Please use this identifier to cite or link to this item:
|Type:||Artigo de Periódico|
|Title:||In Situ Growth Of Ag Nanoparticles On Alpha-ag2wo4 Under Electron Irradiation: Probing The Physical Principles|
MA; da Silva
|Abstract:||Exploiting the plasmonic behavior of Ag nanoparticles grown on alpha-Ag2WO4 is a widely employed strategy to produce efficient photocatalysts, ozone sensors, and bactericides. However, a description of the atomic and electronic structure of the semiconductor sites irradiated by electrons is still not available. Such a description is of great importance to understand the mechanisms underlying these physical processes and to improve the design of silver nanoparticles to enhance their activities. Motivated by this, we studied the growth of silver nanoparticles to investigate this novel class of phenomena using both transmission electron microscopy and field emission scanning electron microscopy. A theoretical framework based on density functional theory calculations (DFT), together with experimental analysis and measurements, were developed to examine the changes in the local geometrical and electronic structure of the materials. The physical principles for the formation of Ag nanoparticles on alpha-Ag2WO4 by electron beam irradiation are described. Quantum mechanical calculations based on DFT show that the (001) of alpha-Ag2WO4 displays Ag atoms with different coordination numbers. Some of them are able to diffuse out of the surface with a very low energy barrier (less than 0.1 eV), thus, initiating the growth of metallic Ag nanostructures and leaving Ag vacancies in the bulk material. These processes increase the structural disorder of alpha-Ag2WO4 as well as its electrical resistance as observed in the experimental measurements.|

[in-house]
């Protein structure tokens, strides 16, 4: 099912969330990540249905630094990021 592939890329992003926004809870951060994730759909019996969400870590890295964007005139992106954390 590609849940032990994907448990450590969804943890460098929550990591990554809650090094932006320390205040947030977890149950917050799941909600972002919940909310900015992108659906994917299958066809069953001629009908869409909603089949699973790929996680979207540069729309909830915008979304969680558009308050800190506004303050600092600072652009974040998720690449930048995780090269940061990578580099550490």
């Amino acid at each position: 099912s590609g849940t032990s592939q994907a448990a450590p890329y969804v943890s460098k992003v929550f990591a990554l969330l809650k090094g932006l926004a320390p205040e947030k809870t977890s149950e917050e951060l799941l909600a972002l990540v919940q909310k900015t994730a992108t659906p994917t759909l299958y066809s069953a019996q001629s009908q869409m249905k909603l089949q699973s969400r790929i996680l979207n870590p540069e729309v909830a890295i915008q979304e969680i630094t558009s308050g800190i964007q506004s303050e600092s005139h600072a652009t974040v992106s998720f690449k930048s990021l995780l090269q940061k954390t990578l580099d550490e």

Transmission Electron Microscopy
Density Functional Theory
|Editor:||IOP PUBLISHING LTD|
|Citation:||Nanotechnology. IOP PUBLISHING LTD, n. 27, n. 22, p. .|
|Appears in Collections:||Unicamp - Artigos e Outros Documentos|
Files in This Item:
There are no files associated with this item.
Items in DSpace are protected by copyright, with all rights reserved, unless otherwise indicated.